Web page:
It didn’t take Zhang or other scientists long to realize that, if nature could turn these molecules into the genetic equivalent of a global positioning system, so could we. Researchers soon learned how to create synthetic versions of the RNA guides and program them to deliver their cargo to virtually any cell. Once the enzyme locks onto the matching DNA sequence, it can cut and paste nucleotides with the precision we have come to expect from the search-and-replace function of a word processor. “This was a finding of mind-boggling importance,” Zhang told me. “And it set off a cascade of experiments that have transformed genetic research.”
With CRISPR, scientists can change, delete, and replace genes in any animal, including us. Working mostly with mice, researchers have already deployed the tool to correct the genetic errors responsible for sickle-cell anemia, muscular dystrophy, and the fundamental defect associated with cystic fibrosis. One group has replaced a mutation that causes cataracts; another has destroyed receptors that H.I.V. uses to infiltrate our immune system.
The potential impact of CRISPR on the biosphere is equally profound. Last year, by deleting all three copies of a single wheat gene, a team led by the Chinese geneticist Gao Caixia created a strain that is fully resistant to powdery mildew, one of the world’s most pervasive blights. In September, Japanese scientists used the technique to prolong the life of tomatoes by turning off genes that control how quickly they ripen. Agricultural researchers hope that such an approach to enhancing crops will prove far less controversial than using genetically modified organisms, a process that requires technicians to introduce foreign DNA into the genes of many of the foods we eat.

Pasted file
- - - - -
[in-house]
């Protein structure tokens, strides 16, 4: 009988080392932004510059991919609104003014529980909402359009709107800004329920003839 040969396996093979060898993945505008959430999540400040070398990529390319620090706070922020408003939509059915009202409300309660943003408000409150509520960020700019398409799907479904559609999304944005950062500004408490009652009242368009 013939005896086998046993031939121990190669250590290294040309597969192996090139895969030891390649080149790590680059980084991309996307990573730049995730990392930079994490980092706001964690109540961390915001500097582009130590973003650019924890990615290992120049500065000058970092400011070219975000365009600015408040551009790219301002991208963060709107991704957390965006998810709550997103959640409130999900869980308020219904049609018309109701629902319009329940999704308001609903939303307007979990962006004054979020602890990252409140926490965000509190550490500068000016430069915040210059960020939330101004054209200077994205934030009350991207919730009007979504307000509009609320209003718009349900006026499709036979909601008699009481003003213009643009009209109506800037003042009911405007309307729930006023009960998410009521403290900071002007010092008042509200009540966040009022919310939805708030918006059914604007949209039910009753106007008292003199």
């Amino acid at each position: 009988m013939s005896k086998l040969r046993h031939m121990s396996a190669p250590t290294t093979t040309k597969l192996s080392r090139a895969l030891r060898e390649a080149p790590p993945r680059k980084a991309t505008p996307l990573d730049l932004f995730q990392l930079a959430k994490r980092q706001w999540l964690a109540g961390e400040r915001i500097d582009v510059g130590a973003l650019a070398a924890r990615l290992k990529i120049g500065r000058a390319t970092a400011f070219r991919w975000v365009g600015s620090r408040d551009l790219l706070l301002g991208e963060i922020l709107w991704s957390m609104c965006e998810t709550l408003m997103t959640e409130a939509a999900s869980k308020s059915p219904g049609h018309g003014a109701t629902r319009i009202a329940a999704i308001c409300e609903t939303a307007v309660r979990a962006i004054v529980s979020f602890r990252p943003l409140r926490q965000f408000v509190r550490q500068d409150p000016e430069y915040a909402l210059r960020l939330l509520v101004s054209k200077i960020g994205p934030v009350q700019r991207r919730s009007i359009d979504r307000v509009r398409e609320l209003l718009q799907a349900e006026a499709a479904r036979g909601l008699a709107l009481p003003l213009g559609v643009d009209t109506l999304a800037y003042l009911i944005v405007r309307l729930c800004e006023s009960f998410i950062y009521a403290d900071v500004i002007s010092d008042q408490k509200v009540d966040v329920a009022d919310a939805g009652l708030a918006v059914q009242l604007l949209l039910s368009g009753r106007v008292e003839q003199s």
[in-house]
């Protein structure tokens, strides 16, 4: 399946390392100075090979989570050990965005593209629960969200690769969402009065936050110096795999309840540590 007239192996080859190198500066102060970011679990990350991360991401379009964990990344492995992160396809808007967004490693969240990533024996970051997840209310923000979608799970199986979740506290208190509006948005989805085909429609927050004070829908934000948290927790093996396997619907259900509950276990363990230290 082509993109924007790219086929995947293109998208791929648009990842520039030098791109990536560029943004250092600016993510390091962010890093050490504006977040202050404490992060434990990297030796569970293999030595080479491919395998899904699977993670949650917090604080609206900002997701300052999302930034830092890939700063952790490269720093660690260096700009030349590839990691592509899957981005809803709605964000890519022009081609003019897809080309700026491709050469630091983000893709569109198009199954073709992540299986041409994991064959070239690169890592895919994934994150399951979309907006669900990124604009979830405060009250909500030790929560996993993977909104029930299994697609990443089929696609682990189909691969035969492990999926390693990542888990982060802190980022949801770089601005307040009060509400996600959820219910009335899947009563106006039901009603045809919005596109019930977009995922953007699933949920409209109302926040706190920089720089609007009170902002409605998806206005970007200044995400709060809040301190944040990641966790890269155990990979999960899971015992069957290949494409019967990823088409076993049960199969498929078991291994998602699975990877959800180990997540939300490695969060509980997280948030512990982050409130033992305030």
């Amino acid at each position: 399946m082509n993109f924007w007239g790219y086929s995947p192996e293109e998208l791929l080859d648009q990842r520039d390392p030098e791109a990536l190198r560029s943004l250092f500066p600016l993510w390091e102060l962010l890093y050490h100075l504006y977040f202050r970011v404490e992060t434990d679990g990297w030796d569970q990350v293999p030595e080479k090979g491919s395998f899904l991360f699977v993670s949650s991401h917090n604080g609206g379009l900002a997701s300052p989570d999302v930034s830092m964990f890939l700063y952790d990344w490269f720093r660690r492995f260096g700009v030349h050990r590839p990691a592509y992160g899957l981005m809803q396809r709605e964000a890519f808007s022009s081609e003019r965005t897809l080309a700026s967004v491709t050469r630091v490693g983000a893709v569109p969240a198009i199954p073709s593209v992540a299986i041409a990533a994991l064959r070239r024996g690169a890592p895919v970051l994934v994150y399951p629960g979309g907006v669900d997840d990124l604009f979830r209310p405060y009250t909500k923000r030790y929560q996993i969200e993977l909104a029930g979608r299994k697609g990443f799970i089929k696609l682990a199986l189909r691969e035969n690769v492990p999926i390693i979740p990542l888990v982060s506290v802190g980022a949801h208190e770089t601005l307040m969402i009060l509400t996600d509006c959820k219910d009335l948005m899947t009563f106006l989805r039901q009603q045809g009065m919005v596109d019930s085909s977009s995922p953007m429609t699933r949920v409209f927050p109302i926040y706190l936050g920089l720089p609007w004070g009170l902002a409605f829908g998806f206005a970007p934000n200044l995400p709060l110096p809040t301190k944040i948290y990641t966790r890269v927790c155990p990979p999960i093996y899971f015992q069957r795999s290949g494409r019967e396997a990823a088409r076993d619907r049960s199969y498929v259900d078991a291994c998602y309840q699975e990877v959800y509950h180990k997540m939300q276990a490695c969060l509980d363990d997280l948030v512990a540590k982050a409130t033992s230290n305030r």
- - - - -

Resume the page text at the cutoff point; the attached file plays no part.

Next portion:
The technology has also made it possible to study complicated illnesses in an entirely new way. A few well-known disorders, such as Huntington’s disease and sickle-cell anemia, are caused by defects in a single gene. But most devastating illnesses, among them diabetes, autism, Alzheimer’s, and cancer, are almost always the result of a constantly shifting dynamic that can include hundreds of genes. The best way to understand those connections has been to test them in animal models, a process of trial and error that can take years. CRISPR promises to make that process easier, more accurate, and exponentially faster.
Read more here/Leia mais aqui: The New Yorker